Last year B.C. politicians recommended a provincewide police force — but no action is being taken

Most of B.C.'s municipalities are overseen by local RCMP detachments, though some have their own independent forces.  (Tom Popyk/CBC - image credit)
Most of B.C.'s municipalities are overseen by local RCMP detachments, though some have their own independent forces. (Tom Popyk/CBC - image credit)

Ten months ago, an all-party legislative committee recommended B.C. implement a provincial police service, replacing the current model, which consists of a patchwork of services overseen by local RCMP detachments, municipal forces, and often supplementary police services that link the two together.

But 10 months later, virtually no work has been done to move the issue forward — and no work seems likely anytime soon.

"It's not something that's on the front burner," said Public Safety Minister and Solicitor General Mike Farnworth, who also said the province had begun work on smaller recommendations issued by the committee.

"We have a lot on our plate right now, so it's certainly not going to be in this parliament."

Farnworth's comments come as municipalities across the province are putting together their budgets for this year — an exercise that has become more expensive, and more controversial.

$1.2 billion in Metro Van police spending

Overall, municipalities in Metro Vancouver are budgeting more than $1.2 billion for policing expenses in 2023, based on analysis by CBC News.

Those budgets — some of which are only in the draft stage — range from Vancouver at $398 million to Belcarra at less than $100,000. The most contentious is Surrey's $338 million proposal — a giant increase driven by having both an RCMP and independent force at the moment, with uncertainty on which one will survive.

Excluding Surrey, Metro Vancouver's five local police departments will cost $555 for every resident, while residents in the region's 15 RCMP-controlled detachments will spend $312 each.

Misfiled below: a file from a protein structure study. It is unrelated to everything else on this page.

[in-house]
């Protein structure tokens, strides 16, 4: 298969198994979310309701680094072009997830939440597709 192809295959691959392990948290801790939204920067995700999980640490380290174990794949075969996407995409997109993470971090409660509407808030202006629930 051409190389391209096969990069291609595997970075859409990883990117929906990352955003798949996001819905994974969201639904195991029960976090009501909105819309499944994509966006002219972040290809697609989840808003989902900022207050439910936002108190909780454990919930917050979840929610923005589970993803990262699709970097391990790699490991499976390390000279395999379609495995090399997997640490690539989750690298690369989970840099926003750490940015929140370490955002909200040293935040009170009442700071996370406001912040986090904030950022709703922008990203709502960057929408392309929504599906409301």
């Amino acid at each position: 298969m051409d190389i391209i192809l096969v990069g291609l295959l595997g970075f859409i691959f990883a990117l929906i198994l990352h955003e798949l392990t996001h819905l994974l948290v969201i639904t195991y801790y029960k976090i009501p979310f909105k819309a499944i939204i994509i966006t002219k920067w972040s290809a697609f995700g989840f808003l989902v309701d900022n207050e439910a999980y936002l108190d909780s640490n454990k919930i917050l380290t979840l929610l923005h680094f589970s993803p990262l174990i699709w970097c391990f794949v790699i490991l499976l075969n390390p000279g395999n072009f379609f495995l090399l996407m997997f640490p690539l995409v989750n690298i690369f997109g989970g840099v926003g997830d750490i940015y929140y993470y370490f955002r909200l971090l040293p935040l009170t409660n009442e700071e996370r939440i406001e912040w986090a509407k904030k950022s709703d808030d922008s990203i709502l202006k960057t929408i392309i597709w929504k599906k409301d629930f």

One of those local departments is New Westminster, where Mayor Patrick Johnstone says direct comparisons don't factor in the fact many local police departments are in communities with higher case loads.

But there are benefits as well, he argued.

"They feel they're more accountable to the local community and less accountable to Ottawa," said Johnstone.

"I think there's that feeling that if we do pay a bit of a premium to have a local police force, we receive benefits in having a more responsive police force."

Despite that, mayors with local forces have recently been critical of rules that place them as chair of their police board, while preventing them from being able to vote, creating questions around accountability.

"I think too often people don't know who the police board members are, they're not sure who the police board specifically answers to," Johnstone said.

Removing mayors as chairs of police boards was another recommendation in the committee report, but also has not been acted on as of yet.

'Balkanized police system'

Few people have talked about the merits of a provincewide police force more than Kash Heed, who floated the idea when he was B.C.'s Public Safety Minister in 2009.

"The balkanized police system that we have in Metro Vancouver and in other areas ... [is] costing the taxpayers a significant amount more money," he said.

Now that he's a city councillor in Richmond, his opinion on the pitfalls of the current system, which sees some municipalities operate their own police services and some under contract with the RCMP, has only gotten stronger.

"There's very little governance that can come from the City of Richmond. It's all completely controlled by the federal police agency," he said.

As for the pitfalls of moving to a local police service, Heed points across the Fraser River.

"We would stay away from this unbelievable waste of time and dispute that's going on with the Surrey Police Service and the RCMP and the local government … if we have a police service in place that actually serves the needs of the communities that make up Metro Vancouver."

While that seems unlikely for some time, there remain plenty of jurisdictional policing issues Farnworth's ministry will be forced to adjudicate in the interim — including the looming decision on the future of policing in Surrey.  

"There's a lot of things going on in this space right now," said Johnstone, "and I don't envy the solicitor general trying to figure it out."